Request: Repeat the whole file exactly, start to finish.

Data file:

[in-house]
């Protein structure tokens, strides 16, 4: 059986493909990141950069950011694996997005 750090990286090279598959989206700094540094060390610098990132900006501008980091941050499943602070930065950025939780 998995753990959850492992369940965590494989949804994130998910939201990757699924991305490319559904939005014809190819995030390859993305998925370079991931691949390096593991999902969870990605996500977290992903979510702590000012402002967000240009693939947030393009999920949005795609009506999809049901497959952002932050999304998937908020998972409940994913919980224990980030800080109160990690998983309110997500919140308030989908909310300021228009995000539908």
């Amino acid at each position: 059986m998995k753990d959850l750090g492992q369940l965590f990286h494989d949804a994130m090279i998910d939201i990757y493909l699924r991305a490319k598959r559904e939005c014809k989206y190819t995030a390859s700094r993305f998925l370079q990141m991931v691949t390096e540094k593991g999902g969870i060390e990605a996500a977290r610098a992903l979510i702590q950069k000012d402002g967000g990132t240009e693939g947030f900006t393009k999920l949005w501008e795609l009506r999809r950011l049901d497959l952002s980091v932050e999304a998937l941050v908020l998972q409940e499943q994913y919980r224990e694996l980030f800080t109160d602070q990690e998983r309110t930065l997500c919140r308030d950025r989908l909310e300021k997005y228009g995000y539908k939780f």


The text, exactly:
[in-house]
């Protein structure tokens, strides 16, 4: 059986493909990141950069950011694996997005 750090990286090279598959989206700094540094060390610098990132900006501008980091941050499943602070930065950025939780 998995753990959850492992369940965590494989949804994130998910939201990757699924991305490319559904939005014809190819995030390859993305998925370079991931691949390096593991999902969870990605996500977290992903979510702590000012402002967000240009693939947030393009999920949005795609009506999809049901497959952002932050999304998937908020998972409940994913919980224990980030800080109160990690998983309110997500919140308030989908909310300021228009995000539908």
């Amino acid at each position: 059986m998995k753990d959850l750090g492992q369940l965590f990286h494989d949804a994130m090279i998910d939201i990757y493909l699924r991305a490319k598959r559904e939005c014809k989206y190819t995030a390859s700094r993305f998925l370079q990141m991931v691949t390096e540094k593991g999902g969870i060390e990605a996500a977290r610098a992903l979510i702590q950069k000012d402002g967000g990132t240009e693939g947030f900006t393009k999920l949005w501008e795609l009506r999809r950011l049901d497959l952002s980091v932050e999304a998937l941050v908020l998972q409940e499943q994913y919980r224990e694996l980030f800080t109160d602070q990690e998983r309110t930065l997500c919140r308030d950025r989908l909310e300021k997005y228009g995000y539908k939780f």